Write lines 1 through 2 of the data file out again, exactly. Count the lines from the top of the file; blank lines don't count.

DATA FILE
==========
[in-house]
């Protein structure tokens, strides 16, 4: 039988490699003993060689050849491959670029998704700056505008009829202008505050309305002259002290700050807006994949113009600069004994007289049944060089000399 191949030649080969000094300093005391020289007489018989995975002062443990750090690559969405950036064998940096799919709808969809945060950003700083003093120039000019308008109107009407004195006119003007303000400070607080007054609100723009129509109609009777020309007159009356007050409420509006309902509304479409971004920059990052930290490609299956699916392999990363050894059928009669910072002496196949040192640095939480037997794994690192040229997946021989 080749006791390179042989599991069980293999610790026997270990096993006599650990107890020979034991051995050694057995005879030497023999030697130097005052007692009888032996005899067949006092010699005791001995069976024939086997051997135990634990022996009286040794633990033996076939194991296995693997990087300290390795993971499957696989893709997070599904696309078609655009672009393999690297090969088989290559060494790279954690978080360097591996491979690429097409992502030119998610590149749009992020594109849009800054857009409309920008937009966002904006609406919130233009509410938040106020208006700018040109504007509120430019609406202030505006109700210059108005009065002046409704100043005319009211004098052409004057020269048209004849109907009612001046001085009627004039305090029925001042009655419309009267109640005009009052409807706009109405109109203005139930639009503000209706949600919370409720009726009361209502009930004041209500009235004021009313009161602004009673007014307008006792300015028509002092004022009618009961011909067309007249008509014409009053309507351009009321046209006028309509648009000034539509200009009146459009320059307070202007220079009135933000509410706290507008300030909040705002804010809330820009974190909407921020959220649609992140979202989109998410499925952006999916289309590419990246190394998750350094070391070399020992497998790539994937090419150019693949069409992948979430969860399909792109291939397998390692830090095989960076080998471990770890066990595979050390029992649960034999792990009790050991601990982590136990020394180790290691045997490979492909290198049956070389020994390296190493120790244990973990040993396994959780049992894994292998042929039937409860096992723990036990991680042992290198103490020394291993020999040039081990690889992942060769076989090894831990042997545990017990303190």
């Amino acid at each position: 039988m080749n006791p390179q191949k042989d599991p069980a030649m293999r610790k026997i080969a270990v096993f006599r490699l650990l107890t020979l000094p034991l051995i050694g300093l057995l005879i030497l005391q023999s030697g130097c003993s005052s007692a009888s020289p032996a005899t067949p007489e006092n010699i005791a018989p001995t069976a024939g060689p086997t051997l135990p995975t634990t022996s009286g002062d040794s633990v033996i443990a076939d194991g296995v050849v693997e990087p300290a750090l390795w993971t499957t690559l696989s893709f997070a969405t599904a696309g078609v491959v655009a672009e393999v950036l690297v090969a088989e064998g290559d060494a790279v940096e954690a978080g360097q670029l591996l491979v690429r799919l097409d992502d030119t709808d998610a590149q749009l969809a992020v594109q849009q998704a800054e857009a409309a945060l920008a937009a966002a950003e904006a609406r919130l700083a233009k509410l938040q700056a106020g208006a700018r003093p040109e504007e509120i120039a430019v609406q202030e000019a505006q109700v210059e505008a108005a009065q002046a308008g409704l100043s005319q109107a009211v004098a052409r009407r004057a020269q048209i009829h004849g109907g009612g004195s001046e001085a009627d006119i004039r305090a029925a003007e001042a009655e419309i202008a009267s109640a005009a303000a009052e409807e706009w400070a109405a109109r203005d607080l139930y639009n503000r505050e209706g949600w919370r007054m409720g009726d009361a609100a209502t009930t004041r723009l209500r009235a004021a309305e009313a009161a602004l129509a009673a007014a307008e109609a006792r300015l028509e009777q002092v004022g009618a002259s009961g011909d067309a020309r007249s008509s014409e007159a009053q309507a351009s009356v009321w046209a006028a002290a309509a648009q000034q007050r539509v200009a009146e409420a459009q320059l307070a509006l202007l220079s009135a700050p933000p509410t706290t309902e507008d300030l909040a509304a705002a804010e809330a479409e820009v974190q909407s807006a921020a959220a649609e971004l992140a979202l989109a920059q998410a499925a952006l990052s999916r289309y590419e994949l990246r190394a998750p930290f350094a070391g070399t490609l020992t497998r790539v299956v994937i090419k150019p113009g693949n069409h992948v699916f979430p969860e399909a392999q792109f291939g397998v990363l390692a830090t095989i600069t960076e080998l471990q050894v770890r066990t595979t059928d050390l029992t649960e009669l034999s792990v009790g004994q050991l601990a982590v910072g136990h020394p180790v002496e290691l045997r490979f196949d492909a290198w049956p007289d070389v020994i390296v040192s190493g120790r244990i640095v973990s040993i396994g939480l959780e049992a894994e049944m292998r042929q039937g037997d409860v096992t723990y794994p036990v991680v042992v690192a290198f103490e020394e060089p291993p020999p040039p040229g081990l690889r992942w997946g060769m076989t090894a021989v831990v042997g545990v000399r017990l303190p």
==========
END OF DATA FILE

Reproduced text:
[in-house]
């Protein structure tokens, strides 16, 4: 039988490699003993060689050849491959670029998704700056505008009829202008505050309305002259002290700050807006994949113009600069004994007289049944060089000399 191949030649080969000094300093005391020289007489018989995975002062443990750090690559969405950036064998940096799919709808969809945060950003700083003093120039000019308008109107009407004195006119003007303000400070607080007054609100723009129509109609009777020309007159009356007050409420509006309902509304479409971004920059990052930290490609299956699916392999990363050894059928009669910072002496196949040192640095939480037997794994690192040229997946021989 080749006791390179042989599991069980293999610790026997270990096993006599650990107890020979034991051995050694057995005879030497023999030697130097005052007692009888032996005899067949006092010699005791001995069976024939086997051997135990634990022996009286040794633990033996076939194991296995693997990087300290390795993971499957696989893709997070599904696309078609655009672009393999690297090969088989290559060494790279954690978080360097591996491979690429097409992502030119998610590149749009992020594109849009800054857009409309920008937009966002904006609406919130233009509410938040106020208006700018040109504007509120430019609406202030505006109700210059108005009065002046409704100043005319009211004098052409004057020269048209004849109907009612001046001085009627004039305090029925001042009655419309009267109640005009009052409807706009109405109109203005139930639009503000209706949600919370409720009726009361209502009930004041209500009235004021009313009161602004009673007014307008006792300015028509002092004022009618009961011909067309007249008509014409009053309507351009009321046209006028309509648009000034539509200009009146459009320059307070202007220079009135933000509410706290507008300030909040705002804010809330820009974190909407921020959220649609992140979202989109998410499925952006999916289309590419990246190394998750350094070391070399020992497998790539994937090419150019693949069409992948979430969860399909792109291939397998390692830090095989960076080998471990770890066990595979050390029992649960034999792990009790050991601990982590136990020394180790290691045997490979492909290198049956070389020994390296190493120790244990973990040993396994959780049992894994292998042929039937409860096992723990036990991680042992290198103490020394291993020999040039081990690889992942060769076989090894831990042997545990017990303190």